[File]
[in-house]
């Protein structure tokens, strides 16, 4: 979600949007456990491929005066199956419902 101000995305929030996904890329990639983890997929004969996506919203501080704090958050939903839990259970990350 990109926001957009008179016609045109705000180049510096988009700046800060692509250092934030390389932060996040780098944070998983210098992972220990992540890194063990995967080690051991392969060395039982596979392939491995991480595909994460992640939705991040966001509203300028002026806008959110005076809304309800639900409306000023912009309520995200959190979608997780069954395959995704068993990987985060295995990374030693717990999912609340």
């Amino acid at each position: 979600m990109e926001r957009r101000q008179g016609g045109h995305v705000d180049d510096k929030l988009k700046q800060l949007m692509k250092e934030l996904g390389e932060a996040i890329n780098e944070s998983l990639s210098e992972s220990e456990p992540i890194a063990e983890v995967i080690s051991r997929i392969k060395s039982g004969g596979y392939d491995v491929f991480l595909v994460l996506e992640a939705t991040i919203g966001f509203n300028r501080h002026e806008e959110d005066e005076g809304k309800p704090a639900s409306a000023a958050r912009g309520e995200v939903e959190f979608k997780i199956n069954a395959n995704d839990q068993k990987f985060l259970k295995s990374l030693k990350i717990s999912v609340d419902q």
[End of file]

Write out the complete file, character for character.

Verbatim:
[in-house]
């Protein structure tokens, strides 16, 4: 979600949007456990491929005066199956419902 101000995305929030996904890329990639983890997929004969996506919203501080704090958050939903839990259970990350 990109926001957009008179016609045109705000180049510096988009700046800060692509250092934030390389932060996040780098944070998983210098992972220990992540890194063990995967080690051991392969060395039982596979392939491995991480595909994460992640939705991040966001509203300028002026806008959110005076809304309800639900409306000023912009309520995200959190979608997780069954395959995704068993990987985060295995990374030693717990999912609340």
């Amino acid at each position: 979600m990109e926001r957009r101000q008179g016609g045109h995305v705000d180049d510096k929030l988009k700046q800060l949007m692509k250092e934030l996904g390389e932060a996040i890329n780098e944070s998983l990639s210098e992972s220990e456990p992540i890194a063990e983890v995967i080690s051991r997929i392969k060395s039982g004969g596979y392939d491995v491929f991480l595909v994460l996506e992640a939705t991040i919203g966001f509203n300028r501080h002026e806008e959110d005066e005076g809304k309800p704090a639900s409306a000023a958050r912009g309520e995200v939903e959190f979608k997780i199956n069954a395959n995704d839990q068993k990987f985060l259970k295995s990374l030693k990350i717990s999912v609340d419902q």